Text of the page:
High Speed Rebound - If you suspension has two rebound dials, one will control Low Speed Rebound, while the other will control High Speed Rebound. It is important to know which dial is which, so if you're unsure check your suspension's owner's manual.

  • The amount of high speed rebound damping controls the speed of extension following a deep compression and effects the suspensions ability to recover following multiple impacts. 
  • High Speed Rebound is a damping adjustment that is controlled via a dial, when externally adjustable. 
  • Turning the dial in the Jackalope or '–' (minus) direction reduces the amount of High Speed Rebound damping and the suspension will extend faster. Turning the dial in the Turtle or + (plus) direction increases the amount of High Speed Rebound damping and the suspension will extend slower.
  • Suspension that does not have adequate rebound damping (under-damped) will behave like a pogo stick. Suspension that has too much rebound damping (over-damped) will be unable to extend quickly enough, and will 'pack', or stay too deep into it's travel, after successive compressions. 

For more information on High Speed Rebound, see The Highs and Lows of Rebound article. 

High Speed Compression - High Speed Compression is an adjustment that many suspension products do NOT have an external adjustment for. If your suspension lacks this adjustment, ignore the Suggestion provided by ShockWiz and focus on the adjustments you do have.

  • Controls the compression speed when the suspension compresses very quickly, such as hitting a rock or landing a jump or drop.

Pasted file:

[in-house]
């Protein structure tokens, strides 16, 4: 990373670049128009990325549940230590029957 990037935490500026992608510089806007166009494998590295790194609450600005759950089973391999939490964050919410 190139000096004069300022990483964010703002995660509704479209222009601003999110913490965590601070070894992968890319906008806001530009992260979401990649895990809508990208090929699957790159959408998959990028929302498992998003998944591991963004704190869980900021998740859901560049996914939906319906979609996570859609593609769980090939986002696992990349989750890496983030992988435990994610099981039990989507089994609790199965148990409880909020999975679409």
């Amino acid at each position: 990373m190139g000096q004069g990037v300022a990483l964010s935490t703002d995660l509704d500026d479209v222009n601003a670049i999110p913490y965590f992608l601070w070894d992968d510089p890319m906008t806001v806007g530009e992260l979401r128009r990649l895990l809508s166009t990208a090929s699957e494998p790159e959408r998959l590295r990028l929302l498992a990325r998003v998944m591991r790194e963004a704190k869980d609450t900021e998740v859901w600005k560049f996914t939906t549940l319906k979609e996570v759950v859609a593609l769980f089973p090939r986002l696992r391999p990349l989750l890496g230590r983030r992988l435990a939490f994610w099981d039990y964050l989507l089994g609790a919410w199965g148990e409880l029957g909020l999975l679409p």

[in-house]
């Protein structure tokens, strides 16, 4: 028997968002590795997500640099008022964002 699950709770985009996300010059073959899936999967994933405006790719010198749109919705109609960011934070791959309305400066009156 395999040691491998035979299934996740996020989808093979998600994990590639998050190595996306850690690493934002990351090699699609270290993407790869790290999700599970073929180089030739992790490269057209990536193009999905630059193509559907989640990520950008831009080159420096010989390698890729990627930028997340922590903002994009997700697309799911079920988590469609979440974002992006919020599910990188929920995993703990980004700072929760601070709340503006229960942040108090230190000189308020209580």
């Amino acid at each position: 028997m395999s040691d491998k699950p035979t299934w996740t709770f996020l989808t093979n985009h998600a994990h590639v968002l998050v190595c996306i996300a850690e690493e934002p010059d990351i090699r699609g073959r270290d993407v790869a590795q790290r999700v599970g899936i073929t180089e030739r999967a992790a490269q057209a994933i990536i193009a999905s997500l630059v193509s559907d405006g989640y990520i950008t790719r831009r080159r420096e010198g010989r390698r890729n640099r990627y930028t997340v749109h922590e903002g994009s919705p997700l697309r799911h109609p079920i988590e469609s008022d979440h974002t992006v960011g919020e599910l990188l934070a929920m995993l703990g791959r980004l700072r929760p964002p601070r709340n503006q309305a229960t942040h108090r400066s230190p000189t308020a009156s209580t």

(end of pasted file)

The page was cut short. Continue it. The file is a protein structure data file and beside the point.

• High Speed Compression is a damping adjustment that is controlled via a dial, when featured.
  • Turning the dial in the '–' (minus) or 'Soft' direction makes the suspension feel softer during a very quick compression. Turning the dial in the '+' (plus) or 'Firm' direction makes suspension feel harder during a very quick compression.  
  • Suspension that does not have enough High Speed Compression will move through it's travel too rapidly during a very quick compression. Suspension that has too much High Speed Compression will feel harsh during a very quick compression.

Low Speed Compression - Low Speed Compression is an adjustment that many suspension products do NOT have an external adjustment for. If your suspension lacks this adjustment, ignore the Suggestion provided by ShockWiz and focus on the adjustments you do have.

  • Controls the compression speed when the suspension compresses slowly, such as a small bump or pedaling induced suspension bobbing. 
  • Low Speed Compression is controlled via a dial, when featured.
  • Turning the dial in the '–' (minus) or 'Soft' Direction makes the suspension feel softer during a slow compression. Turning the dial in the '+' (plus) or 'Firm' direction makes suspension feel harder during a slow compression.  
  • Suspension that does not have enough Low Speed Compression damping will result in a loss of pedaling efficiency. Suspension that has too much Low Speed Compression damping will feel very harsh over small bumps.